Among the tasks that central banks perform are: to control a nation’s inflation, regulate monetary policy, provide price stability and prevent the country’s banking system from failing. Bloomberg reports that 32 central banks have cut rates in 2019 and estimates suggest another 58 could before year’s end. Why do central banks cut interest rates? Why do central banks buy securities (sometimes referred to as quantitative easing)?
The simple answer is that central banks cut interest rates in an attempt to prevent a slowdown in economic activity. As interest rates drop, borrowing becomes cheaper. Theoretically, as companies and individuals borrow cheap money, they use it to hire new employees, add products, purchase things, etc., thus boosting economic activity. In addition, when a central bank purchases bonds in the open market, they hold the bonds on their balance sheet and credit the member banks the funds used for the purchase. This cash injection provides member banks additional funds which can be loaned out, in order to stimulate business activity. However, is there a point of no return?
Some argue that the central bank stimulus policies have not worked as planned and funds have not been directed toward products and services but rather have propped up the equity and bond markets. As interest rates continue to fall around the globe, it may be good for borrowers but a detriment to savers, pension plans and retirees. Although the central banks are attempting to push consumption, they may be getting the opposite results. Individuals at some point are forced to direct more of their income into savings to pay bills or build on their retirement funds. Investors also seek alternative means to make up for the lack of interest being earned, perhaps adding unwanted risk in their investment portfolio.
On September 12th, the European Central Bank will announce changes to their monetary policy. Expectations are that the ECB will cut interest rates further and potentially renew asset purchases. The likely consequence would be even lower rates in Europe causing even more interest rate pressure domestically. Lower rates abroad have made the dollar stronger which in turn has made U.S. products and services more expensive. As many of the worldwide economies push rates lower, it may force the Fed to keep pace or suffer the consequences of U.S. corporations not being able to compete. In other words, our rate environment may be being influenced more by global conditions versus our own economy.
Regardless, the important investor message is to not be sucked into the black hole. Investor discipline is required to maintain the core portfolio and avoid alternative temptations and temporary fixes. Individual bonds, even with lower yields, provide principal protection in a way not possible with many alternative strategies. An investor always has the option to hold an individual bond to maturity. Volatility and associated market risks are avoided in that the individual bond will maintain its known yield, defined cash flow and date when its principal is returned when held to maturity. Remember, fixed income investing is about the long term. Given the current global economic conditions, fixed income allocation may best be focussed on return of principal instead of return on principal.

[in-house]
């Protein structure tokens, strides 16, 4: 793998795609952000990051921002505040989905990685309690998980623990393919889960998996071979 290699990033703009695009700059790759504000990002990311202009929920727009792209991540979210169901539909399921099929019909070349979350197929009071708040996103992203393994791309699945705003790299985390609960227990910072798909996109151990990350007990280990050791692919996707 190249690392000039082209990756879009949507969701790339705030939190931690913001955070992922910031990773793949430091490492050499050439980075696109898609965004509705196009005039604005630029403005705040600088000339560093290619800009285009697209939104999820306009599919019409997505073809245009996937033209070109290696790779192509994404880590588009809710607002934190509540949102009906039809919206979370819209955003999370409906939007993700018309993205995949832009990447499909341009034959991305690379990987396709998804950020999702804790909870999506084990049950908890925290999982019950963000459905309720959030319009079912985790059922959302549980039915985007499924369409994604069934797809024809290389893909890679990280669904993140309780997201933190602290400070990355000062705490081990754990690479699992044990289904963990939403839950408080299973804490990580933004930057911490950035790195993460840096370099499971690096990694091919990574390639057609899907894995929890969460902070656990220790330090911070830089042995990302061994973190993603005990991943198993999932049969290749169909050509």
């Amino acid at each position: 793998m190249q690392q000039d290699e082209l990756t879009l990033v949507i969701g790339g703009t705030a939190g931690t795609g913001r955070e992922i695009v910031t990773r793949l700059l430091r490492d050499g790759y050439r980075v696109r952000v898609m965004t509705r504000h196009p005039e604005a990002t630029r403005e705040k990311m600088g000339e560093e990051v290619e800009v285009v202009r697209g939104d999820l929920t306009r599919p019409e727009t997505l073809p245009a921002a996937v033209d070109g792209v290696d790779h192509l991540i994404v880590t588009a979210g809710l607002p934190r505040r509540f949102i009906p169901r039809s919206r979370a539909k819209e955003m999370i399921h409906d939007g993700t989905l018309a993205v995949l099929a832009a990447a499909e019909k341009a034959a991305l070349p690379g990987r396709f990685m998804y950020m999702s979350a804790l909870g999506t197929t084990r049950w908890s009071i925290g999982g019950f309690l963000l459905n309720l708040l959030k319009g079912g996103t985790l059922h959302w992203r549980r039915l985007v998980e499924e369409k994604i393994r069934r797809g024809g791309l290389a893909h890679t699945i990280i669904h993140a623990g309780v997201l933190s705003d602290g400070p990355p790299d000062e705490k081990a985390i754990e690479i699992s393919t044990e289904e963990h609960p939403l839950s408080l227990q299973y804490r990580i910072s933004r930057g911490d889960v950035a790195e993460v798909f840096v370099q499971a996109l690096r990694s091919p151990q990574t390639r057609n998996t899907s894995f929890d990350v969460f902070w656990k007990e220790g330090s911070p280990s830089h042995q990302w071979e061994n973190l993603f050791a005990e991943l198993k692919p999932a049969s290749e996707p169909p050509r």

To learn more about the risks and rewards of investing in fixed income, please access the Securities Industry and Financial Markets Association’s “Learn More” section of investinginbonds.com, FINRA’s “Smart Bond Investing” section of finra.org, and the Municipal Securities Rulemaking Board’s (MSRB) Electronic Municipal Market Access System (EMMA) “Education Center” section of emma.msrb.org.
The author of this material is a Trader in the Fixed Income Department of Raymond James & Associates (RJA), and is not an Analyst. Any opinions expressed may differ from opinions expressed by other departments of RJA, including our Equity Research Department, and are subject to change without notice. The data and information contained herein was obtained from sources considered to be reliable, but RJA does not guarantee its accuracy and/or completeness. Neither the information nor any opinions expressed constitute a solicitation for the purchase or sale of any security referred to herein. This material may include analysis of sectors, securities and/or derivatives that RJA may have positions, long or short, held proprietarily. RJA or its affiliates may execute transactions which may not be consistent with the report’s conclusions. RJA may also have performed investment banking services for the issuers of such securities. Investors should discuss the risks inherent in bonds with their Raymond James Financial Advisor. Risks include, but are not limited to, changes in interest rates, liquidity, credit quality, volatility, and duration. Past performance is no assurance of future results.
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